It has been said before in this space, but applies once more: When it comes to hunting big game, there are hunters, and then there are hunters.

Most of us are of the former, we enjoy the hunt but we don’t live to hunt. The latter are among the minority; they live to hunt and they stand out in the hunting community because of their dedication, perseverance and singular accomplishments in the field.

V. Paul Reynolds, Outdoors Columnist

Mike Deschaine from Dresden is such, a stalwart and accomplished hunter. A Maine deer hunter for many years and a successful business man, Deschaine, 67, has been a Maine guide for years and once served as president of the Sportsman’s Alliance of Maine.

As fate would have it, life took two abrupt turns that changed him forever. When in his 40s, he lost his wife to cancer. Emotionally adrift and alone, Deschaine took the advice of a friend, Sammy Cantafio, and booked a long-held dream for the two of them: a caribou hunt in Northern Quebec. He brought home two “magnificent trophies.” He was hooked, not only on the so-called exotic hunts, but the welcome distraction from his loss and the renewed sense of purpose the hunts brought to him.

Since that first caribou hunt, Deschaine has hunted eight states, eight provinces and Mexico. He is the only Maine hunter to achieve the Super Ten designation with the national Grand Slam Club. To bag North America’s 10 big game animals is no small feat. They are bear, deer, cougar, elk, moose, bison or musox, American Mountain Goat, antelope and bighorn sheep.

Talking with Deschaine on my radio program, Maine Outdoors, it was evident that he is a man who relishes the physical and mental challenges that most of these hunts represent.

“Mountain hunts are always the toughest,” Deschaine said.

Needing the highly coveted Dall Sheep to round out his Super Ten list, Deschaine recently realized a lifelong dream and hunted his sheep in the Mackenzie Mountains in the Northwest Territories.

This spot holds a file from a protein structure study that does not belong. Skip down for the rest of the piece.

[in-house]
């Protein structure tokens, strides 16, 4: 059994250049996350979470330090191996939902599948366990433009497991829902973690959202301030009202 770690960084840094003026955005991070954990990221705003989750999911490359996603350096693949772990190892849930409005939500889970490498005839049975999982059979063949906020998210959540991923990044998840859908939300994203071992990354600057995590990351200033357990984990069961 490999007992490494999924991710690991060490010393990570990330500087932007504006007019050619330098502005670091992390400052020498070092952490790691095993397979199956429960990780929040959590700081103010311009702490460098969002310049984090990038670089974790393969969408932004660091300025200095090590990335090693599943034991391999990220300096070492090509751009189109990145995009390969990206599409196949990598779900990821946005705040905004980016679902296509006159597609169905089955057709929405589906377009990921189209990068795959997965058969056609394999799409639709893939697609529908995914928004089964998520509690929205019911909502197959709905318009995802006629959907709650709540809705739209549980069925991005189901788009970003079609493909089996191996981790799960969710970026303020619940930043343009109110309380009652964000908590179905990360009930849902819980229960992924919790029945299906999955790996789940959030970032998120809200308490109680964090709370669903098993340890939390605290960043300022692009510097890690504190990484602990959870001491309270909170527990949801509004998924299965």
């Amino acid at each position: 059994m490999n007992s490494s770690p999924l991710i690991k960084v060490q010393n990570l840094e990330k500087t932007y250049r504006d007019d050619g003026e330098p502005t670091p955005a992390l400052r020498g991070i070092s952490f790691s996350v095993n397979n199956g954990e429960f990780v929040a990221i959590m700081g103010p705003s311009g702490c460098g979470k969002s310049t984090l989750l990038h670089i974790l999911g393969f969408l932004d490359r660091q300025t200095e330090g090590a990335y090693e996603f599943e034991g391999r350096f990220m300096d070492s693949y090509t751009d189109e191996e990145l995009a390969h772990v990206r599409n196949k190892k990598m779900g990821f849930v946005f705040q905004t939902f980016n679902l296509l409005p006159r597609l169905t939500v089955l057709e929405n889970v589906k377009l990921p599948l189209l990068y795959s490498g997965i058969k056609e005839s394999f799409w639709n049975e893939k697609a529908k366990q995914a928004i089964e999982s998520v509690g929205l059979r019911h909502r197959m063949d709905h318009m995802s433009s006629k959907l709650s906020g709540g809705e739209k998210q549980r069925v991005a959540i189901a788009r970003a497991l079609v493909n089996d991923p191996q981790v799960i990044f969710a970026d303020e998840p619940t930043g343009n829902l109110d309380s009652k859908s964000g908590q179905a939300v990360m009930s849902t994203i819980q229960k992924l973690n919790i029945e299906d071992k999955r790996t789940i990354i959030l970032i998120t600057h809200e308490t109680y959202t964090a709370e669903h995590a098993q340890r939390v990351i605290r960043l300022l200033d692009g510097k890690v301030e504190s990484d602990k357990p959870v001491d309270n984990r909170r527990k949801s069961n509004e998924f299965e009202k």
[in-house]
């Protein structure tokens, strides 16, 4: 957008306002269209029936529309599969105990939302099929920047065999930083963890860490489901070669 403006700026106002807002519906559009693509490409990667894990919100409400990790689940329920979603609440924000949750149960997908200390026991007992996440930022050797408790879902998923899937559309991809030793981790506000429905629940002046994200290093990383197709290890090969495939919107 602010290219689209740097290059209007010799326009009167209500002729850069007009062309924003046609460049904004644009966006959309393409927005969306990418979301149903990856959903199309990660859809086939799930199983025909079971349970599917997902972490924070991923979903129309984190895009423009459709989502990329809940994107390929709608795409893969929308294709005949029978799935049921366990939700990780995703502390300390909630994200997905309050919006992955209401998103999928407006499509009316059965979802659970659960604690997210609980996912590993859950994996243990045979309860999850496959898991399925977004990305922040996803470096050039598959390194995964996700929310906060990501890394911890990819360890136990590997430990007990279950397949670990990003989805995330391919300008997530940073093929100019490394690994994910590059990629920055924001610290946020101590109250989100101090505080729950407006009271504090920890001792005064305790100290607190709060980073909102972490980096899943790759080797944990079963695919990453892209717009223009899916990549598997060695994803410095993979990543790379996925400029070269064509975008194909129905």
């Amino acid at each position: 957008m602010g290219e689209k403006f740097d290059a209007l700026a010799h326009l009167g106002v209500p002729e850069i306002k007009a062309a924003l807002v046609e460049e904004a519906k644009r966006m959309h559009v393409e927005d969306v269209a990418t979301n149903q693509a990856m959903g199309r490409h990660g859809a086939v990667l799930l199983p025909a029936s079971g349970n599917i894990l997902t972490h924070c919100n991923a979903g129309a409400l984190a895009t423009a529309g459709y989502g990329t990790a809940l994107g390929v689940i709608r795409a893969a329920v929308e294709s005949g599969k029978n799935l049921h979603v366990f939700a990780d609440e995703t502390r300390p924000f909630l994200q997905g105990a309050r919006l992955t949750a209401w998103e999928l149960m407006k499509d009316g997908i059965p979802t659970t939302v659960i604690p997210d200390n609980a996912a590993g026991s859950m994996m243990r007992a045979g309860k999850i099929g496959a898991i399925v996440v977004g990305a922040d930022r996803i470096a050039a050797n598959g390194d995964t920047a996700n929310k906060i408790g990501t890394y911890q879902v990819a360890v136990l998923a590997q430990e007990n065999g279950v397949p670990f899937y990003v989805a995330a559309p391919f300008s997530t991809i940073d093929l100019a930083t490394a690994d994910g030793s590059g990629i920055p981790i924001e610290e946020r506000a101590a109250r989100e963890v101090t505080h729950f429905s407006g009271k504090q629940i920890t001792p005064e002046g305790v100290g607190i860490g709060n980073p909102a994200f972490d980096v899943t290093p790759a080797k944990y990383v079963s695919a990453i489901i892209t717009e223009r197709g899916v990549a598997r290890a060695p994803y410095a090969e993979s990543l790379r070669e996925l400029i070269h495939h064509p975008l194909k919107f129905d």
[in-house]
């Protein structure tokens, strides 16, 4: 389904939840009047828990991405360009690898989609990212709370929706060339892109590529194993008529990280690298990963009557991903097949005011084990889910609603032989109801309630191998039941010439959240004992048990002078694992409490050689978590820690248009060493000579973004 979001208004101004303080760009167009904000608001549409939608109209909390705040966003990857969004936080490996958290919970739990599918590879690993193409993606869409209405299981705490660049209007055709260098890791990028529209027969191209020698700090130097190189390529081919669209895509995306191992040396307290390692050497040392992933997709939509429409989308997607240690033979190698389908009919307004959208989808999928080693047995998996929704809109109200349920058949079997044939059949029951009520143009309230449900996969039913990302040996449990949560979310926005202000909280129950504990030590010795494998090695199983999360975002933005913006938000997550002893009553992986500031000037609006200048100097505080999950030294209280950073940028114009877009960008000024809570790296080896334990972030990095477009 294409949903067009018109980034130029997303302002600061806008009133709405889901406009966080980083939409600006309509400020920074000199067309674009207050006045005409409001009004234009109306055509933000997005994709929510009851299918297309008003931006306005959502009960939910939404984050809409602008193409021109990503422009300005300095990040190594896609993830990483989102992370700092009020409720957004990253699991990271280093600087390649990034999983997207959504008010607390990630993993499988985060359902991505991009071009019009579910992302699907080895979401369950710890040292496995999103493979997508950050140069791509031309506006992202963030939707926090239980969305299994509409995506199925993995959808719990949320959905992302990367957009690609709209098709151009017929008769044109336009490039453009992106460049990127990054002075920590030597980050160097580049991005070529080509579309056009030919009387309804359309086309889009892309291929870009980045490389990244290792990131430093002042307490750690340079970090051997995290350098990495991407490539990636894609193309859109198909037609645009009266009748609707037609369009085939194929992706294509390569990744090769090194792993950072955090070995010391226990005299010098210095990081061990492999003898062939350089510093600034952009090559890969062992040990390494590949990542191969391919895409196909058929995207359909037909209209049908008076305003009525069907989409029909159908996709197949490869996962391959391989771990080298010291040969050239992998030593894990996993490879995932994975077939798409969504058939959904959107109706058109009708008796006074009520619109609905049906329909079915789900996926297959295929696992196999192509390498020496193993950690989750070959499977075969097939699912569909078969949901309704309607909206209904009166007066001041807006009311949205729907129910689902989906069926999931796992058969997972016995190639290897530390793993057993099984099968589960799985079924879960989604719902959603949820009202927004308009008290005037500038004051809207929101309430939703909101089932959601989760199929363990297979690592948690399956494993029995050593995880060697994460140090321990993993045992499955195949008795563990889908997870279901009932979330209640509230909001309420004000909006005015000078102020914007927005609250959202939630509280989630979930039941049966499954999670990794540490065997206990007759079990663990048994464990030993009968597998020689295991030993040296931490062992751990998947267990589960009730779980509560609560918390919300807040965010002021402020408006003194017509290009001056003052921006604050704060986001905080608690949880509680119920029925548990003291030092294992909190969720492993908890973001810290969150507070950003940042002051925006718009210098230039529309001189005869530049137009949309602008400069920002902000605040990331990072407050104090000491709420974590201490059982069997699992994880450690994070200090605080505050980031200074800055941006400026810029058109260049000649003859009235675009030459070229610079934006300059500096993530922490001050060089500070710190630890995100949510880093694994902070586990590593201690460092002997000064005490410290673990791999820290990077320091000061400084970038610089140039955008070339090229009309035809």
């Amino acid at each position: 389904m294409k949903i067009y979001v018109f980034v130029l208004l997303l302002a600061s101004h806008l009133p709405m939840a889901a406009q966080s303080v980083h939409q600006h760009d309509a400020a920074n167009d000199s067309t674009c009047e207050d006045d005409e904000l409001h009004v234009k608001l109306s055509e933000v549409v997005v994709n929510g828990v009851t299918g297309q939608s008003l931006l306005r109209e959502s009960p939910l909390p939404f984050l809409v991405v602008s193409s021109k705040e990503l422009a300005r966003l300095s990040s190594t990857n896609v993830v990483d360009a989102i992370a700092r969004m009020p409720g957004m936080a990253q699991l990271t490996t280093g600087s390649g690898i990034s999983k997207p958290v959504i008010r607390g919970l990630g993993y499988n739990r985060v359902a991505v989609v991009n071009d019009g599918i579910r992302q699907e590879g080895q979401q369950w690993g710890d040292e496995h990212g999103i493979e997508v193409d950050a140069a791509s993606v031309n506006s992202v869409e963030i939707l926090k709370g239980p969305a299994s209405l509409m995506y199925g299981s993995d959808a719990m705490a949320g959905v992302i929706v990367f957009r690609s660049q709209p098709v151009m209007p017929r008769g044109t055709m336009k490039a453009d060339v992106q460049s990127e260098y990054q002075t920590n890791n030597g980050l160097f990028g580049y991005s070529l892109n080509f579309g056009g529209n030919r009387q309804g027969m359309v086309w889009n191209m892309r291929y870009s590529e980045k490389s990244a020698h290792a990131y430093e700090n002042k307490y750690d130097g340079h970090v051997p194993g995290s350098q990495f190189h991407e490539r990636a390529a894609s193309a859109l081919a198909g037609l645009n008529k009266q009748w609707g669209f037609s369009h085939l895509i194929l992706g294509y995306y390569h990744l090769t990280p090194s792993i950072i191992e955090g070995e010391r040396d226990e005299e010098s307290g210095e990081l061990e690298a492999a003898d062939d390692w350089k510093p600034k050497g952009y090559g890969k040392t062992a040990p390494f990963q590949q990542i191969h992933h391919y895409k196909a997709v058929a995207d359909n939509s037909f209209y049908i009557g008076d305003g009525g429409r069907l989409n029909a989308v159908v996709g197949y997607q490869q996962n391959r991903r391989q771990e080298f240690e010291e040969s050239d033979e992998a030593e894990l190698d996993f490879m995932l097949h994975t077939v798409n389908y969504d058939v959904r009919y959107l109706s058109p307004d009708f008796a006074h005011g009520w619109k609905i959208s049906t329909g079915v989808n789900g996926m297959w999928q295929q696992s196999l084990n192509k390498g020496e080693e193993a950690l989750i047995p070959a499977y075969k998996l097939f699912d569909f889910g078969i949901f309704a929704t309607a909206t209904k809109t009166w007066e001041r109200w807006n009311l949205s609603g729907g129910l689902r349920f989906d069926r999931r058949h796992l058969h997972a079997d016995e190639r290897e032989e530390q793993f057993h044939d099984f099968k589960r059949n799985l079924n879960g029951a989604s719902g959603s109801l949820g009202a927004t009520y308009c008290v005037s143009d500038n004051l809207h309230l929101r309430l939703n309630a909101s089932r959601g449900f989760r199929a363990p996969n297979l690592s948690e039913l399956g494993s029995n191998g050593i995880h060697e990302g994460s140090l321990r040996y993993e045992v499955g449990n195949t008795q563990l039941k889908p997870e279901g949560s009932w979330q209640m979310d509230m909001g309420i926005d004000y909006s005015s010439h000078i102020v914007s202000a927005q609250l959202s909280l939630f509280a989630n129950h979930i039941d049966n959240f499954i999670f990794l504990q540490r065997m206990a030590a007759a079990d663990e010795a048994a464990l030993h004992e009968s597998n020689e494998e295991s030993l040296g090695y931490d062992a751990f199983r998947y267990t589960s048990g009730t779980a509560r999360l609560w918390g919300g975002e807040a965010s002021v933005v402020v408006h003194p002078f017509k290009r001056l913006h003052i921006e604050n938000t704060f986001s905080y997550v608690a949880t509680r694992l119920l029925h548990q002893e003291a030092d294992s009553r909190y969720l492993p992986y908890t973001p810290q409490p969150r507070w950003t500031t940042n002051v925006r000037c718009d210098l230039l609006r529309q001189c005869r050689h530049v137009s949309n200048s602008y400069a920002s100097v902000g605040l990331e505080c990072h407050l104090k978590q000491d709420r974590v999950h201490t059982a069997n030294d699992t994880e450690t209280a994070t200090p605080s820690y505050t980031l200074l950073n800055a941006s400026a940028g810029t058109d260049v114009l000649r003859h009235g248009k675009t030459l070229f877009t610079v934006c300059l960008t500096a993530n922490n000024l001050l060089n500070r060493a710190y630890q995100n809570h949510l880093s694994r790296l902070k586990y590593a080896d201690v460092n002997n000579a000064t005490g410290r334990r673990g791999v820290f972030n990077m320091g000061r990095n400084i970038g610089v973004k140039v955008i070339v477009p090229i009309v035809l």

“Easily the most physically demanding hunt of my life,” Deschaine said. “This hunt combined many of the outdoor activities I have come to love: hunting, fishing, hiking, mountain climbing, canoeing, horseback riding, camping, sightseeing, flying in bush planes and spotting wild animals.”

As you might guess, hunting mountain sheep and other high country critters involves long-distance shooting. His longest shot was a difficult 547-yard shot at a Columbia Blacktail deer in Oregon.

Deschaine and his second wife, Susan, who also hunts and has taken two caribou, say they never buy red meat at the store. Mountain Lion and muskox also made it to their dinner table.

What is left for hunting challenges for Deschaine? When I last talked with him in December, he was hunting whitetail deer in Iowa.

V. Paul Reynolds is editor of the Northwoods Sporting Journal. He is also a Maine guide and host of a weekly radio program, “Maine Outdoors,” heard at 7 p.m. Sundays on The Voice of Maine News-Talk Network. He has authored three books; online purchase information is available at

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